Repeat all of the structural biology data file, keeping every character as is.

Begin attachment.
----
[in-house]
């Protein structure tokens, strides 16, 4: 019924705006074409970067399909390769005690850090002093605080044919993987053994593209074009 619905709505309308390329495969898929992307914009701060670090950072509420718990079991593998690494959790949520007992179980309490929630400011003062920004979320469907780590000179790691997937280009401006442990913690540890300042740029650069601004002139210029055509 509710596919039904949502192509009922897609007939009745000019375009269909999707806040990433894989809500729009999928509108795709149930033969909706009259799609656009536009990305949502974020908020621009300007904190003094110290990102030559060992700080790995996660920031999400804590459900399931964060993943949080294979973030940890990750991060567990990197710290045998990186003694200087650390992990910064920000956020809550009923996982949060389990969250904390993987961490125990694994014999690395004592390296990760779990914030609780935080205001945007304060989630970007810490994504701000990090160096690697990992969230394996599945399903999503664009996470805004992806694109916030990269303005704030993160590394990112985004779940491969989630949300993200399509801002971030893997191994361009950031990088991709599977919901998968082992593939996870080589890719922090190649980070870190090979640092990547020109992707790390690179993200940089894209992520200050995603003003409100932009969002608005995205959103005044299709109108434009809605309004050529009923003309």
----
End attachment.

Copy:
[in-house]
């Protein structure tokens, strides 16, 4: 019924705006074409970067399909390769005690850090002093605080044919993987053994593209074009 619905709505309308390329495969898929992307914009701060670090950072509420718990079991593998690494959790949520007992179980309490929630400011003062920004979320469907780590000179790691997937280009401006442990913690540890300042740029650069601004002139210029055509 509710596919039904949502192509009922897609007939009745000019375009269909999707806040990433894989809500729009999928509108795709149930033969909706009259799609656009536009990305949502974020908020621009300007904190003094110290990102030559060992700080790995996660920031999400804590459900399931964060993943949080294979973030940890990750991060567990990197710290045998990186003694200087650390992990910064920000956020809550009923996982949060389990969250904390993987961490125990694994014999690395004592390296990760779990914030609780935080205001945007304060989630970007810490994504701000990090160096690697990992969230394996599945399903999503664009996470805004992806694109916030990269303005704030993160590394990112985004779940491969989630949300993200399509801002971030893997191994361009950031990088991709599977919901998968082992593939996870080589890719922090190649980070870190090979640092990547020109992707790390690179993200940089894209992520200050995603003003409100932009969002608005995205959103005044299709109108434009809605309004050529009923003309």